The authorities have also banned civic and religious groups from providing food and other aid to victims of flooding, storms and the Formosa Steel Group.
The government has also claimed the right to take donated food and money so that it would deliver it to the victims. Why? Because of stories of corrupt charities unfairly handing out the aid.
For his part, Mgr Girelli has called on the authorities to take care of the victims and pay more attention to Catholics as a resource for economic and social development.
During his visits, the prelate met and comforted poor families. He travelled to remote parishes where local authorities threatened or authorised land grabs in favour of Communist capitalists or certain “interest groups".
That year, Mgr Girelli made a pastoral visit to the diocese of Kon Tum, home to 170,000 Catholics, many from ethnic minorities. He also visited Dak Kia's leprosarium in Kon Tum and that of Dak Pnan in Pleiku. In remote districts in Gia Lai and Kon Tum provinces, he visited 15 missionary communities and houses run by a number congregations and members of the laity.
When he visited the parish of Quan Lãng in the diocese of Vinh on 1st September 2013, he told the thousands of parishioners: "I know you face many difficulties here. I would like to assure all of you that the Holy Father is close to the Catholic Church of Vietnam. Pope Francis remembers you in his prayers and prays for justice and freedom of religion."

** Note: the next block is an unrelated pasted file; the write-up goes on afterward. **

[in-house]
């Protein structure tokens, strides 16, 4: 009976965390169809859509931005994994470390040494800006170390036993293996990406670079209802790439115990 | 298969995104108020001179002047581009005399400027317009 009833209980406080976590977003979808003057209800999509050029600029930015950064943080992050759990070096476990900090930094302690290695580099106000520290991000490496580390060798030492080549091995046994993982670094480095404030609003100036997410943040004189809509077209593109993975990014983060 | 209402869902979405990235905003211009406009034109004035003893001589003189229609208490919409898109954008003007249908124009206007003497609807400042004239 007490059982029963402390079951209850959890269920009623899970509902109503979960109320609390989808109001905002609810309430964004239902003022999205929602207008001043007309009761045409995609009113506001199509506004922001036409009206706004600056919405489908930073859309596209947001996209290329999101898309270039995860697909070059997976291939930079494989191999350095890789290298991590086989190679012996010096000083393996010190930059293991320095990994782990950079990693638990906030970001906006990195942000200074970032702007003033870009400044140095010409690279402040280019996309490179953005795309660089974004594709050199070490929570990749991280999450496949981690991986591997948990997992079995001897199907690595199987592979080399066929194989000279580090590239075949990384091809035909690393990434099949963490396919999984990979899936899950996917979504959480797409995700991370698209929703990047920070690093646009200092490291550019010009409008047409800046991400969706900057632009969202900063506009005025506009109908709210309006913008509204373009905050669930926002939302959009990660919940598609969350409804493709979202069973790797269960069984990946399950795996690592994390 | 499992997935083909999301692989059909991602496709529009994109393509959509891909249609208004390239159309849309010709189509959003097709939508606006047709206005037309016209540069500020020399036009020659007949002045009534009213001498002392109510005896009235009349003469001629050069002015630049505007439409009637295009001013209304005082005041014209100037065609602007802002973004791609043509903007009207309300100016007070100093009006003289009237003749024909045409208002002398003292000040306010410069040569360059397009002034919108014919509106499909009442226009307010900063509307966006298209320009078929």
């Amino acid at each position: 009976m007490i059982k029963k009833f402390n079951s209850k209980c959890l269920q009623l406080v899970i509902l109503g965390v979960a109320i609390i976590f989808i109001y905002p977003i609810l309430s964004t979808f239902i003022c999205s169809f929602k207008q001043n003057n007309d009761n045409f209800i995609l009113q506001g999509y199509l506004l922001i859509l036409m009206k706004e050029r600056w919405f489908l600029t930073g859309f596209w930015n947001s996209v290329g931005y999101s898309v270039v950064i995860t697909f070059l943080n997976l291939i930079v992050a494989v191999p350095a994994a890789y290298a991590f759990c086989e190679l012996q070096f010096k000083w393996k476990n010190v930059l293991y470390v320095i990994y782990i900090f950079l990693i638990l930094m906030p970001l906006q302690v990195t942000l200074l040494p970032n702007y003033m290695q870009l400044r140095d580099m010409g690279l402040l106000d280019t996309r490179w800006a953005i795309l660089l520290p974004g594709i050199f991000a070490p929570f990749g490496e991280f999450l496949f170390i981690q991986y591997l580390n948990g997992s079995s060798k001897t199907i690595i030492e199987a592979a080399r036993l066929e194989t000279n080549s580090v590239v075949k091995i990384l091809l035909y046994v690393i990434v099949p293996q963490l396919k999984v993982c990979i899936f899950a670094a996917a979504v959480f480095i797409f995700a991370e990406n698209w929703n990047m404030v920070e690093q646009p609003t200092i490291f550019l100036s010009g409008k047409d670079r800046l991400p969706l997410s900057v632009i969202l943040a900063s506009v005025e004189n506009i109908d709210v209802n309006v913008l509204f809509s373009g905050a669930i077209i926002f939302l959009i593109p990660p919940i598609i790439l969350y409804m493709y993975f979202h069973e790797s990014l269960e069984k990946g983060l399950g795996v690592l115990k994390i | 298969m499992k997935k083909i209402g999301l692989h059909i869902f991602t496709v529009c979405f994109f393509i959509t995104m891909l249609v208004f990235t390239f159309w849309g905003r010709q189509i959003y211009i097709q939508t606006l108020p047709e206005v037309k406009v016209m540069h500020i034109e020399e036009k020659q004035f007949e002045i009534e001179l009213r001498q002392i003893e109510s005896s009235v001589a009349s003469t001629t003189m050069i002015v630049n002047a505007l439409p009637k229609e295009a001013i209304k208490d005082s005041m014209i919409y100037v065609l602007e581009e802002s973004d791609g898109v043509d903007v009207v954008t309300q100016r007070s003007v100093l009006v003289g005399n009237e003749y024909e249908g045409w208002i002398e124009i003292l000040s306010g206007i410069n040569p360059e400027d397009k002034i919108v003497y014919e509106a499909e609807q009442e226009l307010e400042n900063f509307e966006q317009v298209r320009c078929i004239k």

"The pope encourages you to be strong to bear witness to the human and Christian values deeply rooted in the faith and in the history of the Vietnamese people. At the same time, I would like to encourage you to live with generosity and in peace whilst upholding dialogue and understanding as the main ways to deal with tensions and controversies."
Religious freedom does not belong to the state
On 1st May 2016, the archbishop visited Thủ Thiêm parish and the Congregation of the Lovers of the Holy Cross in Thủ Thiêm. The parish, founded in 1859, is located on the banks of the beautiful Saigon River and offers pastoral and social outreach to residents, Catholics and non-Catholics.
At 157, the parish is one of the oldest parishes in the diocese of Saigon. "Ho Chi Minh City authorities and those of District 2 have been trying to get rid of this church and sell land for the Thủ Thiêm New Urban Quarters project. This is a very big project with a huge amount of means."
During his visit, Mgr Girelli told parishioners: "I am deeply moved to know that about two thousand families were supposed to be moved and settled elsewhere. Yet, they still meet in this church for the Holy Mass every day, on Sunday, and great celebrations."
Last year, on 16-17 February 2016, Mgr Girelli participated in the 14th Youth Congress of the Archdiocese of Hanoi (which includes ten dioceses in northern Vietnam). Natural and man-made disasters have devastated the area. At the congress he urged young Catholics of the Archdiocese of Hanoi and the entire Catholic Church of Vietnam to bear witness to the truth, uphold the truth, and defend peace that belongs to society.
At the opening ceremony of the 31st pilgrimage to the shrine of Our Lady of La Vang on 13 August 2017, the prelate said that "religious freedom is not something that belongs to the authorities but is a right that belongs to the people".
On 13 September, Mgr Girelli was appointed apostolic nuncio to Israel and apostolic delegate for Jerusalem and Palestine.